|Publication number||US6059114 A|
|Application number||US 09/214,208|
|Publication date||May 9, 2000|
|Filing date||Jul 3, 1997|
|Priority date||Jul 3, 1996|
|Also published as||CA2259441A1, CA2259443A1, DE69708114D1, DE69708114T2, DE69708116D1, DE69708116T2, EP0918693A1, EP0918693B1, EP0918694A1, EP0918694B1, US6089373, WO1998001352A1, WO1998001353A1|
|Publication number||09214208, 214208, PCT/1997/1796, PCT/GB/1997/001796, PCT/GB/1997/01796, PCT/GB/97/001796, PCT/GB/97/01796, PCT/GB1997/001796, PCT/GB1997/01796, PCT/GB1997001796, PCT/GB199701796, PCT/GB97/001796, PCT/GB97/01796, PCT/GB97001796, PCT/GB9701796, US 6059114 A, US 6059114A, US-A-6059114, US6059114 A, US6059114A|
|Inventors||Stephen Clive Loftus|
|Original Assignee||Mckechnie Uk Limited|
|Export Citation||BiBTeX, EndNote, RefMan|
|Patent Citations (18), Referenced by (39), Classifications (8), Legal Events (9)|
|External Links: USPTO, USPTO Assignment, Espacenet|
This application is a national stage application, according to Chapter II of the Patent Cooperation Treaty. This application claims the priority date of Jul. 3, 1996 for Great Britain Patent Application No. 9613949.8.
The present invention relates to stacking containers and particularly, but not exclusively, to containers which can selectively nest or stack.
Nesting and stacking containers are used for a variety of applications, including delivery of goods to retail premises. For this, they are often stacked, for instance on a pallet. If the containers are not securely stacked, damage to their contents can result, and handling the stack can be dangerous for workmen.
The present invention seeks to provide an improved stacking container.
The invention provides an open-topped container comprising at least one stacking member which has a first position extending across the container for supporting a second container to form a stack, the stacking member being so formed as to engage a container stacked thereon to prevent lateral movement of the upper container, and wherein the stacking member is formed to provide the said engagement over a range of positions along the stacking member, whereby upper containers of a plurality of different sizes may be held at any of a plurality of positions relative to the container.
The stacking member preferably comprises a plurality of formations for engaging a container above, and at least some of which may resist relative movement in a first sense, but allow relative movement in the opposite sense. Others may resist relative movement in the second sense, but allow relative movement in the first sense. The stacking member may comprise a plurality of recesses and/or projections for engaging a container above. The stacking member may comprise a plurality of ribs which define recesses therebetween, at least some of the ribs being regularly spaced and preferably having a saw-tooth profile.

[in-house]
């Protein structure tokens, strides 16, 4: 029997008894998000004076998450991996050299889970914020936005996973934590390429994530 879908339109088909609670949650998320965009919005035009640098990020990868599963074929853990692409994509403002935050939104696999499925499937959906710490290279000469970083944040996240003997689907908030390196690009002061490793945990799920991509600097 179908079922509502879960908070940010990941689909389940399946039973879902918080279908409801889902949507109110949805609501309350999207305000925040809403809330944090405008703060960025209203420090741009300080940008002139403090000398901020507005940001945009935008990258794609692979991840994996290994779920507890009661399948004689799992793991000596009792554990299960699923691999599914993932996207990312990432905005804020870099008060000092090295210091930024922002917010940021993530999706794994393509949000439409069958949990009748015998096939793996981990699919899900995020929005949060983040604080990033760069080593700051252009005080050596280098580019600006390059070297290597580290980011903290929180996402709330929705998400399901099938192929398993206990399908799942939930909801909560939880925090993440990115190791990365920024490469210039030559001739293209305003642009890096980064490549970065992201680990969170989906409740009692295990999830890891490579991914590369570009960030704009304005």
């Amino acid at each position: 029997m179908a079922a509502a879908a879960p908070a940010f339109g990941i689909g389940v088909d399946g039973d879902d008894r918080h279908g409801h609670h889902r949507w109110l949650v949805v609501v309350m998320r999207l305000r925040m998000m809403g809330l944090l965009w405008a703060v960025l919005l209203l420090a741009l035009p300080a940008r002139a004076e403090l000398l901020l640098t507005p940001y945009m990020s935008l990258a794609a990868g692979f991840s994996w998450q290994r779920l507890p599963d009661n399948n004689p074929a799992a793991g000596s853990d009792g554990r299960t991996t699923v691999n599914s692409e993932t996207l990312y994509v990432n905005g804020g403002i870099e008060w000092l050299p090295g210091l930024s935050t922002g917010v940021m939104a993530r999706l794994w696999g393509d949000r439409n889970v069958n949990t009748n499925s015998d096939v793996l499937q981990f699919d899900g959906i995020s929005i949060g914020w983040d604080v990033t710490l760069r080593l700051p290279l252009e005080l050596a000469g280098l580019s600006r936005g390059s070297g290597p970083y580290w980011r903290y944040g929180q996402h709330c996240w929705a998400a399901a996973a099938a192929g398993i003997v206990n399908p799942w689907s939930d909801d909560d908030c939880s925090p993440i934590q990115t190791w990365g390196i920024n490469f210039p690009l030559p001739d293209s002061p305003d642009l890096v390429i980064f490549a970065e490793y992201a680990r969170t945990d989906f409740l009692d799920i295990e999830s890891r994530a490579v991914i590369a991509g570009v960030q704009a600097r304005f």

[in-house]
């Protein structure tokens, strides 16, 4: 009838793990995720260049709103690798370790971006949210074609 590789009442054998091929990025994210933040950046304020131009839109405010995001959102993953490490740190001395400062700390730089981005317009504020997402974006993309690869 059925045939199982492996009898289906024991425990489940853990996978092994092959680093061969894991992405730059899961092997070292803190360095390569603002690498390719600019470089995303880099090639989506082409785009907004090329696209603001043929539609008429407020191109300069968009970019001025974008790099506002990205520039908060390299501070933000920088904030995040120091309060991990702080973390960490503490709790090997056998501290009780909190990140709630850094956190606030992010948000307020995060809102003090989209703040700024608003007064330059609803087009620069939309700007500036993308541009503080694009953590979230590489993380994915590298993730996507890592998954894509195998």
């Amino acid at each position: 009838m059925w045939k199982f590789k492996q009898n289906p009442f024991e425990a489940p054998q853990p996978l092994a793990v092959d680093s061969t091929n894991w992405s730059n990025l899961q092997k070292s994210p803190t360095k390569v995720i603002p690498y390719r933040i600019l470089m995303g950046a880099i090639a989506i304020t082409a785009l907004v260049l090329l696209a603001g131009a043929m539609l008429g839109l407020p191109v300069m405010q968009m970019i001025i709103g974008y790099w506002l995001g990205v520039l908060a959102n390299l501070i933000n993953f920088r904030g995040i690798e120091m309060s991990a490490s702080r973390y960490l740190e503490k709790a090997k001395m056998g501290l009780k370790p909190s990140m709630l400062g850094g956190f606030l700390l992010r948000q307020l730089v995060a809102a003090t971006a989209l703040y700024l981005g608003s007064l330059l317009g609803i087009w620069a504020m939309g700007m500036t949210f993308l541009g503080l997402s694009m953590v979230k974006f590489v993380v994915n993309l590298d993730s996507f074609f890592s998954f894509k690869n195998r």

The base of the container preferably has formations which enhance engagement with the stacking member of a like container below. The base formations may comprise a plurality of formations complementary to the formations on the stacking member and the formations may be regularly spaced to allow the stacking members to engage a base at a plurality of relative positions.
The stacking member is preferably a bar and may be movable to a second position at which the container mouth is sufficiently clear to allow a like container to be nested therein.
The invention also provides a system comprising a plurality of containers as aforesaid, the containers having a plurality of different sizes and each having engaging formations compatible with smaller-sized containers, wherein each container can be stacked with engagement at any of a plurality of positions on a large container below.
The containers of the system may have any feature or combination of features of the containers set out above.
One embodiment of the present invention will now be described in more detail, by way of example only, and with reference to the accompanying drawings, in which:
FIG. 1 is a schematic perspective view of a container to which the present invention may be applied;
FIG. 2 is an enlarged perspective view of the near corner of the container of FIG. 1, showing features of the invention;
FIG. 3 is a perspective view from beneath of the corner of FIG. 2; and
FIGS. 4, 5 and 6 are enlarged schematic sections along the stacking bar of the container showing a second container being stacked.
Turning to the drawings, FIG. 1 shows an open-topped container 10 which has stacking members or bars 12. Each bar 12 has a first position (as shown) extending across the container 10 for supporting a second container to form a stack of containers. The bars 12 are formed to engage a container stacked thereon, as will be described, to prevent lateral movement of the upper container (i.e. movement along the length of the bar 12). The bars 12 are formed to provide engagement over a range of positions along the bars, whereby upper containers of a plurality of different sizes may be held at any other plurality of positions relative to the container below.
The container 10 is broadly conventional in overall appearance, having four walls 14 upstanding from a base 16 (FIG. 3). Two bars 12 have a stacking position shown in FIG. 1, but can move in conventional manner to a retracted position in which the container mouth is sufficiently clear to allow a like container to be nested therein.
Turning to FIG. 2, each bar 12 has a stacking portion 12A which extends across the container mouth in the position shown, and a connecting portion 12B which connects to a hinge arrangement by which the stacking portion 12A can be moved to the retracted, nesting position.